By REID TUCKER
The DeFuniak Springs City Council and City Marshal Mark Weeks discussed the steps needed for the police department to pursue state and national accreditation.
The chief informed the board at its regularly scheduled meeting on Nov. 26 that the process of meeting the standards needed for accreditation is both lengthy and in some cases expensive. The program requires training an employee, usually one holding the rank of captain or higher, to handle the task full-time and accreditation may also mean incurring renovations to the PD headquarters itself in order to meet state and national standards. However, Weeks said the long-term benefits of becoming accredited outweighed the time and money involved.
“If you’ve ever heard of a college being accredited, it’s basically the same thing for a law enforcement agency,” he said. “If you want to go to college, you want to pick one that’s accredited, because it means it’s doing something right. Your degree would probably mean more in the workforce coming from an accredited university than a non-accredited one…. [Accreditation] gives us some guidelines to help us attract some better people.”
The whole accreditation process is incredibly complex, comprehensive and time-consuming, Weeks said, and regulations include such things as even the color of file folders or the size of certain doorframes at police headquarters. Nevertheless, accreditation is something the DFSPD had already begun looking into since the time when Sheriff Mike Adkinson served as police chief. Other local law enforcement agencies including the Walton County Sheriff’s Office, the Walton County Jail and the Crestview Police Department all earned accredited status in recent years, though Weeks reiterated that the process did indeed take years.
Weeks, at the Council’s request, will present a more detailed report and progress assessments on the accreditation process in sixth months’ time if not sooner.
Unanimous votes were given in support of an ordinance granting ad valorem tax exemption for Professional Products, Inc., in accordance with a referendum passed by the county’s voters at the November general election. The referendum enables new or expanding businesses to receive such an exemption if the expansion provides jobs to a substantial number of new employees. The exemption, effective upon approval by the Council, will stand for a period of 10 years.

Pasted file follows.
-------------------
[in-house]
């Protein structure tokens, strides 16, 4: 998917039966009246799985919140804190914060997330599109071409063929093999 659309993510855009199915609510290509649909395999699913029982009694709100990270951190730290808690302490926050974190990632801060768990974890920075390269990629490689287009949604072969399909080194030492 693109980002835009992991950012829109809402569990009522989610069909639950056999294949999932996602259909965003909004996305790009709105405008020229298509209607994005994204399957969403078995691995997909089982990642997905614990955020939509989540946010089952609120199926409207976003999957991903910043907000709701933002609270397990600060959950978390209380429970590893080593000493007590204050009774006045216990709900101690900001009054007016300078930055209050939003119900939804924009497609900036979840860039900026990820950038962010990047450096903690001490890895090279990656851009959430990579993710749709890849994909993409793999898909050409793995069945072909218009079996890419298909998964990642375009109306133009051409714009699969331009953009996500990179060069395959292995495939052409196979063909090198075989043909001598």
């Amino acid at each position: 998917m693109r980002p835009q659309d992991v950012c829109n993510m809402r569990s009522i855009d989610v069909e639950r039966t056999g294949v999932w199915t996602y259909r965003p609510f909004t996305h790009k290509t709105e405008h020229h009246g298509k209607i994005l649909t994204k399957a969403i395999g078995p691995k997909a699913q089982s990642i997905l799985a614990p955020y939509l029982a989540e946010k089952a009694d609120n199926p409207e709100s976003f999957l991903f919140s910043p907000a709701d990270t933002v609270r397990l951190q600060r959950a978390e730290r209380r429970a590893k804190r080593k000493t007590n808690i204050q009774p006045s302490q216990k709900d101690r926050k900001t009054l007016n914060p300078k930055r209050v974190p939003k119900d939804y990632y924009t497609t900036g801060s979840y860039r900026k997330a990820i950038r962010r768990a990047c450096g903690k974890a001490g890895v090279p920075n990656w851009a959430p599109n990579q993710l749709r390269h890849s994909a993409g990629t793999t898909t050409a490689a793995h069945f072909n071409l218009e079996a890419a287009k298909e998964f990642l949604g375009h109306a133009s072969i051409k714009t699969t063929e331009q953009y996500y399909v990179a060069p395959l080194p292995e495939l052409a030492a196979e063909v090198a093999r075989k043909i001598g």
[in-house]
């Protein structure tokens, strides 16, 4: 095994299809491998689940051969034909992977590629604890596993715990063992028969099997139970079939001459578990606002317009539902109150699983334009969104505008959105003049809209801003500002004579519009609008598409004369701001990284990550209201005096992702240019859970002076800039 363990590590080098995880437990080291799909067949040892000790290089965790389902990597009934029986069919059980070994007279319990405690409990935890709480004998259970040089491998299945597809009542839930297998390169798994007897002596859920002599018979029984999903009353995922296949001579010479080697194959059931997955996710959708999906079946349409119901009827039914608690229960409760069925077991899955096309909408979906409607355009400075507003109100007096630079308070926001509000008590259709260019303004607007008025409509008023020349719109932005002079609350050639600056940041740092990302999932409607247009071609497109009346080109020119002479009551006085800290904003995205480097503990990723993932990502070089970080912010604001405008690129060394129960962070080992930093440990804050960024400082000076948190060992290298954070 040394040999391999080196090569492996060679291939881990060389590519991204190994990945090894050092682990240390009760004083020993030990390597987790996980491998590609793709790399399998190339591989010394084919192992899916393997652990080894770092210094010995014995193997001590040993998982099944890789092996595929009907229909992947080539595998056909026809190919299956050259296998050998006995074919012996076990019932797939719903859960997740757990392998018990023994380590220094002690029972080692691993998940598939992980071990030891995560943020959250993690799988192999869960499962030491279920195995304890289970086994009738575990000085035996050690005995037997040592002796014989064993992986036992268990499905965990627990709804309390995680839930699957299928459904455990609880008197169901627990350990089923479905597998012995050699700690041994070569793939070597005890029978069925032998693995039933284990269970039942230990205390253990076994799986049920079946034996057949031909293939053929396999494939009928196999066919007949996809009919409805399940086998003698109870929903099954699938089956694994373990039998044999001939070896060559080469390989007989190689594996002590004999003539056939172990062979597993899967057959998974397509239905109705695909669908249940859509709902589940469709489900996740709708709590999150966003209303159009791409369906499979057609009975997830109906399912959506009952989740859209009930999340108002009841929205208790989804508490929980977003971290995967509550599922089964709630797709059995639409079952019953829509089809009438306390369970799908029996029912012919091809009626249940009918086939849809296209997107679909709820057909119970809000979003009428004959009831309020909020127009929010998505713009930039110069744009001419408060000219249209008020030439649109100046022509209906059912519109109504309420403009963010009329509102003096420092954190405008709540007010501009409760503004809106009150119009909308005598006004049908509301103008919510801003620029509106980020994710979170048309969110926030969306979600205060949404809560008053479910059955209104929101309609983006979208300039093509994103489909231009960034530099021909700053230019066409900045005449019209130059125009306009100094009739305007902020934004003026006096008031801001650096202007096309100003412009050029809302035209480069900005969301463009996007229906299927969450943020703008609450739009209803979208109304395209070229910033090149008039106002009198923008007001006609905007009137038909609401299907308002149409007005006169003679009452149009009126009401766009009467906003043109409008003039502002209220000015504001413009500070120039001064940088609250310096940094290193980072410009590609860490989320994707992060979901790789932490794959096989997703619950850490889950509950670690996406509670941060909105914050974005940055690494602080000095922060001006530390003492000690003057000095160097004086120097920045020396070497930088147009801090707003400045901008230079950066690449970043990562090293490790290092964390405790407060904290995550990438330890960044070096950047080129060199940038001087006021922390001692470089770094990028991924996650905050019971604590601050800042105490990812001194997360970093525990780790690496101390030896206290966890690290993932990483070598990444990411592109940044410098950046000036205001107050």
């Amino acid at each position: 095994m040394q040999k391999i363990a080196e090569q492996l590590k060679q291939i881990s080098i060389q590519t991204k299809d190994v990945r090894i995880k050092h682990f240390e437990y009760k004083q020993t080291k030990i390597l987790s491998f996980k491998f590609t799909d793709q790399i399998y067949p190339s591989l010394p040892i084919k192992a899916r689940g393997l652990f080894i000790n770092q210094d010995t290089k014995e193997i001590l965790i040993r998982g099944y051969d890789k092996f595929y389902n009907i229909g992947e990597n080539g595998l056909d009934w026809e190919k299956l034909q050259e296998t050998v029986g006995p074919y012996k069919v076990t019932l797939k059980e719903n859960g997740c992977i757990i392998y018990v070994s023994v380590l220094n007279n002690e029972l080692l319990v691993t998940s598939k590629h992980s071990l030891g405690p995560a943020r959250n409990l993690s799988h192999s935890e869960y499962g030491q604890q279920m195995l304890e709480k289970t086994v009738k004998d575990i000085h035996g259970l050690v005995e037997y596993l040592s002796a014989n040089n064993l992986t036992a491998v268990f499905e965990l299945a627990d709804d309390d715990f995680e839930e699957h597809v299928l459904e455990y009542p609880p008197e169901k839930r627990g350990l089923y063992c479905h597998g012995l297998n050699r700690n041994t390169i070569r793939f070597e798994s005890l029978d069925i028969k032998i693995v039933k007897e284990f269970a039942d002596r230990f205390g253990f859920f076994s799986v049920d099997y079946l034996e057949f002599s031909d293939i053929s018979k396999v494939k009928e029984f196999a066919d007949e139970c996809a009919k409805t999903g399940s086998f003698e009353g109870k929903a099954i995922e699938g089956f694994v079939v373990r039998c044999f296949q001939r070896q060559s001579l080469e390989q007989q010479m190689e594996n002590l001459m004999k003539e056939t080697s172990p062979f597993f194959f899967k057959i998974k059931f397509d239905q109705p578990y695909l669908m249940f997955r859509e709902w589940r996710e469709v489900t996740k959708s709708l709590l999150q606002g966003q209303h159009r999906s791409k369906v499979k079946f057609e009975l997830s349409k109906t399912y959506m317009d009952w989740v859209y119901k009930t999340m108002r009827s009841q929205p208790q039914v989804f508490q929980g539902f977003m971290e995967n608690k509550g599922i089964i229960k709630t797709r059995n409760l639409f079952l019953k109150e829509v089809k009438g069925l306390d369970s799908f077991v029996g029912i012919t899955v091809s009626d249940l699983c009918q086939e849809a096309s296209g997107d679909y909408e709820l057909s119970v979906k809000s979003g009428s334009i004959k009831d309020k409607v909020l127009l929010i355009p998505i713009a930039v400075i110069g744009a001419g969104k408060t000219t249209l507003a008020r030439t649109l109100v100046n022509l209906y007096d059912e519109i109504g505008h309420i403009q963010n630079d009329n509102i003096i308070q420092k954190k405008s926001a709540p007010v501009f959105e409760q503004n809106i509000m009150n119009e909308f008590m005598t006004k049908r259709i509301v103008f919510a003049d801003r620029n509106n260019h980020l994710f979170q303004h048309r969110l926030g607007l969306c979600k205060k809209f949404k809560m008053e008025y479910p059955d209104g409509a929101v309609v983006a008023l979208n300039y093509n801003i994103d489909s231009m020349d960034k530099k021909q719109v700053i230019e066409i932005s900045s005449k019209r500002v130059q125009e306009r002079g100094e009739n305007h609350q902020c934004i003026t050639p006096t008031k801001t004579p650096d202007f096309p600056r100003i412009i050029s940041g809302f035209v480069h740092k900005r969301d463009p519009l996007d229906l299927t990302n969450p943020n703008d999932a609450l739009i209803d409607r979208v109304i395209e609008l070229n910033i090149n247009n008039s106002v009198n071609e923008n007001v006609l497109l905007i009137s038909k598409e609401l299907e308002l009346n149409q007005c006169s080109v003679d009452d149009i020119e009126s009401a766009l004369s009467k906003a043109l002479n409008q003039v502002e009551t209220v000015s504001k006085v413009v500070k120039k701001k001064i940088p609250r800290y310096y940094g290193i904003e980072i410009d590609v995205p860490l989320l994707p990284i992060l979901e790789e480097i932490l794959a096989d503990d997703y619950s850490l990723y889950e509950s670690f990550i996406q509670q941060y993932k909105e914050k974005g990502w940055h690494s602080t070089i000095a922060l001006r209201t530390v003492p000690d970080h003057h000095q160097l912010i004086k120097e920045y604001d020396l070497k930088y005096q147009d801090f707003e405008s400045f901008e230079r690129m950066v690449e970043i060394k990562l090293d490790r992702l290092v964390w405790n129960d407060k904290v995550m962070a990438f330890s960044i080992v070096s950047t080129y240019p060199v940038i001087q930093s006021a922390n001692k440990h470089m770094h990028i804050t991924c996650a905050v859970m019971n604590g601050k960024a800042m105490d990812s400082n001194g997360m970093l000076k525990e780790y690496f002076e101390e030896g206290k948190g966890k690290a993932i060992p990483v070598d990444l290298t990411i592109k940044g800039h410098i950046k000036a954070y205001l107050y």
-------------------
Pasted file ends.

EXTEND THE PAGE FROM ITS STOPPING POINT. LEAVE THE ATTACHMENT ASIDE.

Additionally, the Council approved the purchase of a portable refueling trailer for the DeFuniak Springs Municipal Airport at a cost of $17,900. The city will go out for bids on financing, with staff reporting back to the Council in January.
The Council moved swiftly through the rest of the agenda, approving such items as the hiring of a new Public Works Department employee and the termination of another, the cancellation of the regularly scheduled meeting on Dec. 24. The board members also heard updates from City Manager Sara Bowers regarding the completion of the third phase of the water line replacement project, the upcoming Florida League of Cities annual meeting (set for Dec. 6 at the Chautauqua Hall of Brotherhood).
Bowers also informed the Council of the need to adopt an ordinance enabling the local implementation of Constitutional Amendment 11, which grants an additional tax exemption to low-income homeowners 65 years or older if they’ve lived on the property for at least 25 years. Though the Council will be unable to draft and approve such an ordinance in time to meet the Dec. 1 deadline, the ordinance, when approved, can take effect in coming years.